The Baxter House dispute goes underground

The Baxter House dispute goes underground
A demolition crew with the remains of the Baxter House, as seen from Shore Road. (Photo by Luke Torrance)

In early October, the 200-year-old Baxter House was demolished, ending a long-running battle between the home’s owner, Sabrina Wu, and local residents who wanted to save the building. But the demolition marked the beginning of a new dispute between Wu and the Port Washington Water Pollution Control District.

Wu and her attorney, Thomas Levin, wrote in separate letters that the sewer district was unnecessarily requiring her to disconnect from the main located beneath Shore Road instead of on Wu’s property.

“To process the disconnect at the main… will cost us 28 to 30 times of what a standard homeowner [is] expected to pay for the sewage disconnect,” Wu wrote in a letter on Sept. 8.

Disconnecting from the sewer main would cost Wu about $35,000, according to a letter by her attorney, because the main is located beneath Shore Road. When the owner wanted to reconnect to the main, Levin wrote that it would cost an additional $35,000.

“If this $70,000+ cost can be avoided, it would be a great benefit to Ms. Wu,” he wrote.

Windsor Kinney, the superintendent for the water pollution control district, said that disconnects usually cost around $4,000 to $15,000 and that the district offers several licensed contractors so homeowners can get the best possible price.

“We don’t deal with just one contractor, so you can hire someone cheaper,” he said.

Baxter Estate Trustee Chris Ficalora suggested that the increased cost might have been due to the water pollution control district commissioners’ frustration that the Baxter House was allowed to be torn down.

My understanding is that [the district commissioners] were unhappy with how the village handled the legal matter,” Ficalora said. “They made it very well known to our mayor they were unhappy with her for letting the house fall into disrepair and are assessing [Wu] a huge amount of money as punishment.”

Efforts to reach the commissioners were unavailing, and Levin declined to comment on the details in the exchanges he and his client have had with local officials.

“We don’t handle our matters in the newspapers,” he said.

The issue first came up over the summer. With the Baxter House critically damaged from a fire, the village wanted Wu to tear down the house as soon as possible. But before the house could be demolished, it had to be disconnected from the sewer main.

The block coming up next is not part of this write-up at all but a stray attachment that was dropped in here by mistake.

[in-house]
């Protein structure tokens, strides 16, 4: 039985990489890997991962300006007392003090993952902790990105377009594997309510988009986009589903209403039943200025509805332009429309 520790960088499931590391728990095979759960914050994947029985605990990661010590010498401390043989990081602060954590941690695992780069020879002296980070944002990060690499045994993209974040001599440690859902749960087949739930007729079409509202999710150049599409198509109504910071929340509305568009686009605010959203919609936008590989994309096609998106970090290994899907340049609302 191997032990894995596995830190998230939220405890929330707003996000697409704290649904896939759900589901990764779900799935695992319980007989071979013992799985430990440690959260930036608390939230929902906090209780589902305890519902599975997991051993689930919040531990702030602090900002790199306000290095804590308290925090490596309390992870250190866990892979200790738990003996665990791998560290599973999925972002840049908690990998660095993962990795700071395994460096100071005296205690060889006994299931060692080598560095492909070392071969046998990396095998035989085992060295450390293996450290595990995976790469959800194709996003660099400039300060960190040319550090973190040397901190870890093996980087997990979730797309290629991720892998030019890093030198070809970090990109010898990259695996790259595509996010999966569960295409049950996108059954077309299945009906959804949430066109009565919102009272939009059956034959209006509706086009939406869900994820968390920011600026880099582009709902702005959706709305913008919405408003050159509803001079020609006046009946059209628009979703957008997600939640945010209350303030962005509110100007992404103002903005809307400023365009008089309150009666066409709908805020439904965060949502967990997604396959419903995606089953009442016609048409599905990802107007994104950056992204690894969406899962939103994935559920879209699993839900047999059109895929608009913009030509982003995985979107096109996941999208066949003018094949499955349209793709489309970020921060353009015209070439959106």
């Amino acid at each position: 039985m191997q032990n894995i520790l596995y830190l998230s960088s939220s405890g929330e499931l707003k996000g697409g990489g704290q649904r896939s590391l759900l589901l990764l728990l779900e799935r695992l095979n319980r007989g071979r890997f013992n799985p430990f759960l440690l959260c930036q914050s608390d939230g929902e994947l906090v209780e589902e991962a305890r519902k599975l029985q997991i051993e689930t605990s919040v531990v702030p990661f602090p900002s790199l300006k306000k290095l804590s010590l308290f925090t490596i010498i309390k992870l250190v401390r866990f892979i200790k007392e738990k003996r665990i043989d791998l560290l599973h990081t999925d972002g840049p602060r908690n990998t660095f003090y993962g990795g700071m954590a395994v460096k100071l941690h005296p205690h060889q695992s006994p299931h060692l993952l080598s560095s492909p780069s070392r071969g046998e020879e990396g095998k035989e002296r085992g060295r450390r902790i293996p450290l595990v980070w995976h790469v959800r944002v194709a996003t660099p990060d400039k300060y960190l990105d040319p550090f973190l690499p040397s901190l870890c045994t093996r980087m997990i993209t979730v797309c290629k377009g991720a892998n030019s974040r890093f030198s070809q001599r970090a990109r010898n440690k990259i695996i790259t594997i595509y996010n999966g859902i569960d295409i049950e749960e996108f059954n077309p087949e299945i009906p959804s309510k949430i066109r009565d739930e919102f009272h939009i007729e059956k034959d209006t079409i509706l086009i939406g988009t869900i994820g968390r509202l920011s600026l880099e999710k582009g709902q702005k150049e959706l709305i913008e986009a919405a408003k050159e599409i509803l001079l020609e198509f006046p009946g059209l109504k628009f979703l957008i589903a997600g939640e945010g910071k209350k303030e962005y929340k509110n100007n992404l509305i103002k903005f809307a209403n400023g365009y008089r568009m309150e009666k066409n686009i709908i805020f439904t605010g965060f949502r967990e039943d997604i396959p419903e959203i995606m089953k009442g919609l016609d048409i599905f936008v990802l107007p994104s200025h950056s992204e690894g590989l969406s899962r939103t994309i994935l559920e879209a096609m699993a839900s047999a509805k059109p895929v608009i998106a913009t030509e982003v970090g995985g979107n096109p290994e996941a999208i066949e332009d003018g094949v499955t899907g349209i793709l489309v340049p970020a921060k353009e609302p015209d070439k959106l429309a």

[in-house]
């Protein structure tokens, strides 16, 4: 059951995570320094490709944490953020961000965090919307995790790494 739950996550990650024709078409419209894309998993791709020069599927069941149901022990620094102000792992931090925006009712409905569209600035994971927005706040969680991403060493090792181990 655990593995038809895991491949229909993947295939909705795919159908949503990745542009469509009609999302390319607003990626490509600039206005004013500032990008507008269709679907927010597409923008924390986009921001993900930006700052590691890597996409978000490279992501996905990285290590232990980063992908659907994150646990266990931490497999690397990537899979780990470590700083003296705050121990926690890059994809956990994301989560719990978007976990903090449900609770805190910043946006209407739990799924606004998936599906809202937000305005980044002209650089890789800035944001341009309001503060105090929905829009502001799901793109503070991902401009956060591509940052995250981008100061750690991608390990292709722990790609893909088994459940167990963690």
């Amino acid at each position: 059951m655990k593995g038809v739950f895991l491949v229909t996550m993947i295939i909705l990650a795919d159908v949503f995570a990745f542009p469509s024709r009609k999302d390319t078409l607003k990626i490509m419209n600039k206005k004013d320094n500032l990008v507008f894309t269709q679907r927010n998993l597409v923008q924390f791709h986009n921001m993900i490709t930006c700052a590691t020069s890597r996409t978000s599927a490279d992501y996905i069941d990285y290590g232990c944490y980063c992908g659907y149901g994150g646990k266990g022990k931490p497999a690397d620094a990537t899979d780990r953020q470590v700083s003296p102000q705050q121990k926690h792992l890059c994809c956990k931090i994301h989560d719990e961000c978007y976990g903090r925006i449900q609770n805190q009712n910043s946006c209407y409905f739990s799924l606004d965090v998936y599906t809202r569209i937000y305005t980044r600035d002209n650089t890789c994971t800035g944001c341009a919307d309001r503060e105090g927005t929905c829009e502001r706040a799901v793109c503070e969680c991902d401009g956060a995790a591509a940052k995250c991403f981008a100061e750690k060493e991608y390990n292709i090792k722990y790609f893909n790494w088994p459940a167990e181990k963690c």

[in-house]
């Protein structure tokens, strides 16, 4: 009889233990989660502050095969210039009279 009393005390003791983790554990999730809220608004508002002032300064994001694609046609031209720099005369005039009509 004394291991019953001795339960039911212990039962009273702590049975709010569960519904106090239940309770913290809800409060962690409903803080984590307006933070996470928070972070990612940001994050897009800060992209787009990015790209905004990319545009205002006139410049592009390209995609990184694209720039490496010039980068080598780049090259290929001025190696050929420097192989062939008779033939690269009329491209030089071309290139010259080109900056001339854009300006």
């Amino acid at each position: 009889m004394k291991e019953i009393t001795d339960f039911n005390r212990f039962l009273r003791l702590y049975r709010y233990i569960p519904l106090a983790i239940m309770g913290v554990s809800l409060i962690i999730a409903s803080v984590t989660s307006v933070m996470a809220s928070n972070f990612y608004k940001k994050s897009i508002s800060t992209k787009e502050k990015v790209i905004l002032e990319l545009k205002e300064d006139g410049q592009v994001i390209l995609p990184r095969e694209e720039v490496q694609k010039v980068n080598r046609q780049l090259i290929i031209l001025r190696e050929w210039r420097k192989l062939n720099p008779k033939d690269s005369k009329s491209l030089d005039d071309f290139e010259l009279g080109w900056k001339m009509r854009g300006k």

Wu and the water pollution control district could not reach an agreement, so the village waived the requirement to disconnect from the sewer main so the house could be demolished.

Since then, Ficalora said the village has not been involved with the dispute.

“The village has not gotten involved in the battle between Ms. Wu and water district because it’s not in our jurisdiction,” he said.

With the disconnection, there is a small amount of clear water leaking out of the pipe— about 50 milliliters a minute, according to an inspection conducted by Kinney shortly after the house was demolished.

In a letter, an attorney for the sewer district said Wu would be permitted to temporarily cap the sewer line if she paid a $300 disconnect permit fee and a $2,500 deposit; if she agreed to do a full disconnection/connection to the main before construction or selling the property; and if the capping was done in the presence of a district engineer and as close to the property line as possible.

Kinney said that Wu was being made to follow the requirements of every other resident.

“You have to take what they say and draw your own conclusions,” he said. “The homeowner is not doing what she’s supposed to be doing. We’ve got to watch out for the public, for the environment and our infrastructure, so it’s not like I’m doing anything to be a bully.”

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